Last year my time in Boston felt out of sync with my needs. I worried about networking and spending time with people  whom, in retrospect, I'm not sure had the same goals. I left Boston sad and a little depressed. Things just had not gone as I'd envisioned. My experience and expectations took different paths.

Nevertheless, I forged ahead and wrote a proposal for the 2014 convention, an overview of which I wrote about here. 

This year I traveled to Washington D.C. determined not to worry about whether or not I networked, determined not to feel hurt if I wasn't included on others' lists of people to hang out with, determined not to worry about whether or not those whose sessions I have attended in the past reciprocated by attending mine, intent on not allowing the cliques inherent in most organizational structures to define my experience. 

In short, I decided to experience the convention my way with only my professional and social expectations in mind. That meant I didn't worry about whether or not I had arranged to sit with people I know at the ALAN breakfast and the Secondary Section Luncheon. I had not. I didn't worry about being alone or having someone to hang out w/ during sessions and events. Consequently, I had a very organic and gratifying convention experience, and I was rarely alone. I was never lonely. 

I captured many of my favorite convention experiences in photos. 

Attending NCTE is about meeting and hearing authors. I kicked off the convention in a session featuring Jacqueline Woodson speaking about and reading from Brown Girl Dreaming, and I scored a free copy of the book! 
Jacqueline Woodson, NBA Winner for Brown Girl Dreaming

Two of my professional heroes dropped by our session. Kylene Beers and Bob Probst push us to think about the ways we teach fiction and nonfiction. Kylene is quite the selfie-taker and inspired me to embrace the selfie throughout the convention.
Bob, me, Cherylanne, Kylene, Debbie.

I met David Levithan at the ALAN breakfast and shared the story of my student who asked me to take her copy of Two Boys Kissing to NCTE and get it signed. I did not. But I did get a selfie!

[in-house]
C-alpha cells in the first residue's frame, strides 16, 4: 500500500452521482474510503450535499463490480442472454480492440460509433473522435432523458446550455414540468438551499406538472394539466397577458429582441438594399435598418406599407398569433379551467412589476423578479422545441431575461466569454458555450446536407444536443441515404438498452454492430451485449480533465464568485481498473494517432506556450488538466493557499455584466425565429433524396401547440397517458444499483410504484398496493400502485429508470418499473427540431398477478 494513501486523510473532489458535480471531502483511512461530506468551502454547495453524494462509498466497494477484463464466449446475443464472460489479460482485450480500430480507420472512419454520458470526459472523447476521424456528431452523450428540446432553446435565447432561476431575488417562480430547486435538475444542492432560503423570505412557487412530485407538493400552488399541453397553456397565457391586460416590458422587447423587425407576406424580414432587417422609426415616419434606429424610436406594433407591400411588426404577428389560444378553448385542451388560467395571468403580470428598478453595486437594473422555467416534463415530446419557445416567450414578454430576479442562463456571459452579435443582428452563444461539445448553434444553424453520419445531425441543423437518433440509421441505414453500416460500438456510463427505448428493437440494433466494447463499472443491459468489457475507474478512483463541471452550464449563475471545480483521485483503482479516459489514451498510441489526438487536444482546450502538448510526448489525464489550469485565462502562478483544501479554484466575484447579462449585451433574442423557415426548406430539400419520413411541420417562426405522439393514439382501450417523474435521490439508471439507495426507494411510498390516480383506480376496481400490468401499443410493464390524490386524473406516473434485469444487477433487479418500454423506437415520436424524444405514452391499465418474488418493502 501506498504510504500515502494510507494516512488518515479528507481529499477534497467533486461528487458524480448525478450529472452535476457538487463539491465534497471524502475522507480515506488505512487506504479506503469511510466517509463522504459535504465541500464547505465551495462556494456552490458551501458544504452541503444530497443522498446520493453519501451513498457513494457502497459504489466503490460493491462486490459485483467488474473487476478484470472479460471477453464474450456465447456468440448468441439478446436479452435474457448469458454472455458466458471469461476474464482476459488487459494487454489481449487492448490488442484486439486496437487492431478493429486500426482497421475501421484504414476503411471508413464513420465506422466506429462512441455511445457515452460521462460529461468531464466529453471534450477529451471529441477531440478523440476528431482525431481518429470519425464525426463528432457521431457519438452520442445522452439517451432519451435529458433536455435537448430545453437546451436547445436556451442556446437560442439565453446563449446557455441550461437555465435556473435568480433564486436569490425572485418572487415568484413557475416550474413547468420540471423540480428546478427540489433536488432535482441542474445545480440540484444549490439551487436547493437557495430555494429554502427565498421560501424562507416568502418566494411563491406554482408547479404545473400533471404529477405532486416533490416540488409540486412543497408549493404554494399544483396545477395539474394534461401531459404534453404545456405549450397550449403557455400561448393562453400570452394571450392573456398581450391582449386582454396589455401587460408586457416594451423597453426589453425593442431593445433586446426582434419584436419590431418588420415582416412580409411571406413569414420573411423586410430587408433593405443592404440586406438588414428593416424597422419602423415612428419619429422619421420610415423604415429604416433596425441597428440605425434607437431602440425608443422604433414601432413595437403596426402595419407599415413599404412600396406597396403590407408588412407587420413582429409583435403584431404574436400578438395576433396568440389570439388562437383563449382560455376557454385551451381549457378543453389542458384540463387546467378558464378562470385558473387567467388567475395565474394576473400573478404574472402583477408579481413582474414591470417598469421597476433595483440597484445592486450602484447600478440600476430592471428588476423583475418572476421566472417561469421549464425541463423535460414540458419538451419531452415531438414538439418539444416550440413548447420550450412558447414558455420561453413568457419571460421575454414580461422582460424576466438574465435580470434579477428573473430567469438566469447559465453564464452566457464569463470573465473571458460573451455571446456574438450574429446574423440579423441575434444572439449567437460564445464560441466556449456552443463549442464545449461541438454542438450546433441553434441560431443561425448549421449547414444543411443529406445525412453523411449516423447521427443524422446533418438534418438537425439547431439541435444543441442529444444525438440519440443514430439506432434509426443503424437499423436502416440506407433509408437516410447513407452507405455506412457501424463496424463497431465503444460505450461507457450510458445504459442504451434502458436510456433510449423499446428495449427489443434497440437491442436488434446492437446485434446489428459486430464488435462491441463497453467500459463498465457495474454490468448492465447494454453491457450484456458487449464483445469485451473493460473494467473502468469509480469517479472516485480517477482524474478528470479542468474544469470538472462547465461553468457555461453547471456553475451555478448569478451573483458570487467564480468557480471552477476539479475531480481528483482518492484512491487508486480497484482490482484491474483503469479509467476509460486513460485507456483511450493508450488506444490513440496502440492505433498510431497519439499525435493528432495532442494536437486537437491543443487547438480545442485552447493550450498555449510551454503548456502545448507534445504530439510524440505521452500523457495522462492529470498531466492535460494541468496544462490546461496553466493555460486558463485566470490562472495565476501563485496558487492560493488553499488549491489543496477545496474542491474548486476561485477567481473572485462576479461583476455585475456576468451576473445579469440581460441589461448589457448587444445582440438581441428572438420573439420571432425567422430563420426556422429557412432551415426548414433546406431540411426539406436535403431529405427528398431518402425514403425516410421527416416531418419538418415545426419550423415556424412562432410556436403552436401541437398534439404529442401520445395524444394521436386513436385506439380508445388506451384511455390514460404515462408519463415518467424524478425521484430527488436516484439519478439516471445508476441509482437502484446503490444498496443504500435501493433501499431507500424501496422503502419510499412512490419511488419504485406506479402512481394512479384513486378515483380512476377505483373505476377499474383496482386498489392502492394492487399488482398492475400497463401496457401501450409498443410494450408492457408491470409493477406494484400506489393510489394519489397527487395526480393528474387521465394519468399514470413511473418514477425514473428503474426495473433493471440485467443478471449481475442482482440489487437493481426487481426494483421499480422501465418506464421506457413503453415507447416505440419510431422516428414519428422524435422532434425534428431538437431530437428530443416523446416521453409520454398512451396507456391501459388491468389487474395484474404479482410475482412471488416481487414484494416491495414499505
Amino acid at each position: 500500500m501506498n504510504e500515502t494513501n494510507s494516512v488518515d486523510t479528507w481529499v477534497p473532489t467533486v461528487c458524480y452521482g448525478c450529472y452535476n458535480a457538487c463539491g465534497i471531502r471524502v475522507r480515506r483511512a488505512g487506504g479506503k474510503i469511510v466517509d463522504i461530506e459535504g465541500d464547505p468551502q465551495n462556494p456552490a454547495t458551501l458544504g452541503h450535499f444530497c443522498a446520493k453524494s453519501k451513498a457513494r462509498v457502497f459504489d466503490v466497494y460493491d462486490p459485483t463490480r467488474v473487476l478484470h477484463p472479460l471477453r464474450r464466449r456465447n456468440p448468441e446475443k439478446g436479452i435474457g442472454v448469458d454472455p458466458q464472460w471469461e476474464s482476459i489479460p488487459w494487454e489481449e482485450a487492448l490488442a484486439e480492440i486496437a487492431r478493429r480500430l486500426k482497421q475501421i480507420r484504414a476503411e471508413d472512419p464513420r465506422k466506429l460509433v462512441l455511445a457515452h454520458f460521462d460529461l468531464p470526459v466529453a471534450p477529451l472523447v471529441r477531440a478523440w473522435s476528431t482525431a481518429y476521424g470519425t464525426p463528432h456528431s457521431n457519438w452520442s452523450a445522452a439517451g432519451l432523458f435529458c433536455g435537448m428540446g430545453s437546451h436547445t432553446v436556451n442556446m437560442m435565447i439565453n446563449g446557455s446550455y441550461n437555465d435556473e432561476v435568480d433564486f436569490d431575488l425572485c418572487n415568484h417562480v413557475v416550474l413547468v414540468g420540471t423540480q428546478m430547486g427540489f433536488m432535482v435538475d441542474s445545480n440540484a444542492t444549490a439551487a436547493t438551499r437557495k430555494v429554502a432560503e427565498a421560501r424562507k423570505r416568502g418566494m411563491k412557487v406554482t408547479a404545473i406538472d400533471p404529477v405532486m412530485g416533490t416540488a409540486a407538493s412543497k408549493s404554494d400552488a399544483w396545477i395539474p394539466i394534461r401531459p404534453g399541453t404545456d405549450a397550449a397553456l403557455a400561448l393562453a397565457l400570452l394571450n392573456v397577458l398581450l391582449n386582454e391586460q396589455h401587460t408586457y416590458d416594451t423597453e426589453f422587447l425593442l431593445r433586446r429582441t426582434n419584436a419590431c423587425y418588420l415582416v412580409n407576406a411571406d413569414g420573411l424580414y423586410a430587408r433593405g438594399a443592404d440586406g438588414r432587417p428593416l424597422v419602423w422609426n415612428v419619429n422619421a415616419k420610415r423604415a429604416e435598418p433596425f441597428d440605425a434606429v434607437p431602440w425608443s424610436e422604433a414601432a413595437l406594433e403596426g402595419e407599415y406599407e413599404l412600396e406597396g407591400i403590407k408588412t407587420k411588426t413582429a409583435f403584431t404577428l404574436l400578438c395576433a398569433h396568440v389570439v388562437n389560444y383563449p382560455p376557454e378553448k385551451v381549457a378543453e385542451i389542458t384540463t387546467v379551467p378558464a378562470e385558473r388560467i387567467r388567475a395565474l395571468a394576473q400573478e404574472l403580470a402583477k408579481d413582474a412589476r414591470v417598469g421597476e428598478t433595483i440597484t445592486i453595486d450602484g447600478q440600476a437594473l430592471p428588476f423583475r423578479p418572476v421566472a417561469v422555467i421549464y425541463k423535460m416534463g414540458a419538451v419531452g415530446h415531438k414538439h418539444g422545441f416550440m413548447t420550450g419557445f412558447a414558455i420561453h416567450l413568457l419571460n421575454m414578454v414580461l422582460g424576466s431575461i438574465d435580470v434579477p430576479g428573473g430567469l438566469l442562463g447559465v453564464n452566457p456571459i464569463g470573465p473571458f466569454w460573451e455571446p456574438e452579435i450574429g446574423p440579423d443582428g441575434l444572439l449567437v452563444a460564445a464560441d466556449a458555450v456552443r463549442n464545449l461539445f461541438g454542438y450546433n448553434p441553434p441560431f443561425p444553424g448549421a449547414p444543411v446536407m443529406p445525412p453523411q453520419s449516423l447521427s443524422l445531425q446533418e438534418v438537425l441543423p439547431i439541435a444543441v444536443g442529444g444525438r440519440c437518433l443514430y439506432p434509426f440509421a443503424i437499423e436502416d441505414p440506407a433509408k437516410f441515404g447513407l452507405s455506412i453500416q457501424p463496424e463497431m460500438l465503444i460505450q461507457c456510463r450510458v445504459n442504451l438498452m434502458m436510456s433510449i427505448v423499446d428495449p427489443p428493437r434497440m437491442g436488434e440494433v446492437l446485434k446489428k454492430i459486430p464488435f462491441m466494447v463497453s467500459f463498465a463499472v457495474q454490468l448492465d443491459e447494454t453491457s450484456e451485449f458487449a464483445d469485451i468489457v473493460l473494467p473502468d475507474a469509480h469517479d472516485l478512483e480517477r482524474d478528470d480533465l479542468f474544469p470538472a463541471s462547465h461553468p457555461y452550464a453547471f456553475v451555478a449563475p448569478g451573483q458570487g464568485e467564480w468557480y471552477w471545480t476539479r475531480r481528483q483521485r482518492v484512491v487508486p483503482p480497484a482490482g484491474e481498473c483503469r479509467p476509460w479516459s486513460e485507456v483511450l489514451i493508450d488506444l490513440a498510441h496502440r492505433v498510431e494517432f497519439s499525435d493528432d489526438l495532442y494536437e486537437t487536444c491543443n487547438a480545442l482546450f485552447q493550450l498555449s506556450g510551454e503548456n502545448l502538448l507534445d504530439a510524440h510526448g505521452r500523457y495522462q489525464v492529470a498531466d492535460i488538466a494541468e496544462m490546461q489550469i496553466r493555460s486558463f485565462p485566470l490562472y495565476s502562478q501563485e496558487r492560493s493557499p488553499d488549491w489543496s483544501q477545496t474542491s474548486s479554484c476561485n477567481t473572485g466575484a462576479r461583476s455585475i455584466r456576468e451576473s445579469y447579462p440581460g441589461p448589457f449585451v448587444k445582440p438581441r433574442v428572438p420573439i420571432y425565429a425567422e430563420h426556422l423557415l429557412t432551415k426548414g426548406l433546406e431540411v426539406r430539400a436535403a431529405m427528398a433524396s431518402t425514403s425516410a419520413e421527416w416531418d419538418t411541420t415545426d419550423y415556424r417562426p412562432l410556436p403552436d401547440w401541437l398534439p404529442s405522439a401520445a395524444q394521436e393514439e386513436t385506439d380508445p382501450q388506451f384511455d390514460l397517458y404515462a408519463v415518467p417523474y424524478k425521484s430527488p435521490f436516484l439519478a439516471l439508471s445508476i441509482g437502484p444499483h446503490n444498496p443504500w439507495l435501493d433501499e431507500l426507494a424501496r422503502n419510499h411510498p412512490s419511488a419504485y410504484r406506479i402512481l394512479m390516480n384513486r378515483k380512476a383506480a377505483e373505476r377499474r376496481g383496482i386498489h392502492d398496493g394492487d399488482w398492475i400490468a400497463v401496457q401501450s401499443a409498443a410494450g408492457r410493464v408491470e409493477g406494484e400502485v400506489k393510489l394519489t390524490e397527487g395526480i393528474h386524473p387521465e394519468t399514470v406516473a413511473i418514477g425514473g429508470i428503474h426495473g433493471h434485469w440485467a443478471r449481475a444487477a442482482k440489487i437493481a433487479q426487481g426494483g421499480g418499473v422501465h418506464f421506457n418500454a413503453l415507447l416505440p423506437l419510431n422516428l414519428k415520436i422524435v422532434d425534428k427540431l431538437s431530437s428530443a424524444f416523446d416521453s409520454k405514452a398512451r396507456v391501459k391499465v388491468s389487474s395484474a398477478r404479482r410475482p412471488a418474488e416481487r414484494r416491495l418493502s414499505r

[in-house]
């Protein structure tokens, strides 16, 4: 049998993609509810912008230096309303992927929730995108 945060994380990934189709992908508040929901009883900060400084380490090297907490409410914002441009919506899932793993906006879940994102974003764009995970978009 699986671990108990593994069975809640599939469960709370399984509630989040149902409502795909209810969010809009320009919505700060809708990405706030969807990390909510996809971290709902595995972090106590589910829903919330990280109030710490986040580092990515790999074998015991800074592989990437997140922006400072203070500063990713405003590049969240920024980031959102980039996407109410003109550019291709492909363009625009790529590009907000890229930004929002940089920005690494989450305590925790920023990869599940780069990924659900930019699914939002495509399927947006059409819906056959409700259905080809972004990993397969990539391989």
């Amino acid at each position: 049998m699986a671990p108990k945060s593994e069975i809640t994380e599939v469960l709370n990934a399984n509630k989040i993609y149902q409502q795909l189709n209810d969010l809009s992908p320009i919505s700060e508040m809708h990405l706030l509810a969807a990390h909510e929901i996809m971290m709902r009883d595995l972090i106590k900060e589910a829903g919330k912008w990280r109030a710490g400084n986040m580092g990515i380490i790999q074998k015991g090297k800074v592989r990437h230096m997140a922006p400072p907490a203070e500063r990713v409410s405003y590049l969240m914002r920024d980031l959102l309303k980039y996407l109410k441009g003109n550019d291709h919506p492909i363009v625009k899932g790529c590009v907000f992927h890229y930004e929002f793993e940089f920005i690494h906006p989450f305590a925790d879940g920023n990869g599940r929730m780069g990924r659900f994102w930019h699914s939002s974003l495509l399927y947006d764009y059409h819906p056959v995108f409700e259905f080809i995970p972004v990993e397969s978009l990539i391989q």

Selfie w/ David Levithan at the ALAN breakfast.


Later in the exhibit hall, I was awaiting a signature from Chris Crutcher and shared the story about my student with a teacher in line with me. She had a copy of Two Boys Kissing and gave it to me to give to my student. 
Rebecca from Louisville, Kentucky
I also snagged a photo with Andrew Smith. I would love to be in his class! 
Andrew Smith indulging my giddiness resulting from meeting fabulous authors.
Chris Crutcher signed a copy of Period 8 to my students. I asked him to sign it to teens in Pocatello, Idaho, where he gets all his best ideas, which references a comment he made on Facebook a while back. 
Chris Crutcher signing Period 8.
I am a huge fan of Cory Doctorow and had a chance to chat with him twice. He makes me rethink my use of social networking and other issues relating to privacy.
Cory Doctorow during his signing of Little Brother.
English teachers know how to have fun, regardless of what others may say, and the exhibit hall is a fabulous place to meet people one does not expect to meet!

Shakespeare and me!
A highlight of the convention was attending a TSI reunion at the Folger Shakespeare Library and seeing a production of Julius Caesar. We had a follow-up Q & A with the cast; they made me love Julius Caesar, and that's saying something as the play has never been my favorite. 
A selfie w/ Dana Huff in the Folger Shakespeare Library Reading Room!
Reunited in the Reading Room w/ Mari O'Meara, my friend from TSI 2008!
My friend Michael Klein, also a TSI 2008 alum.
The cast of Julius Caesar during the Q &A
I attended some fabulous and inspiring sessions that stretch my imagination about collaboration, about technology, about student choice in reading, and about teaching as art and the relationship of artifacts to reading and writing and speaking. 

Additionally, I met some wonderful people in my session, at events, and in others' sessions.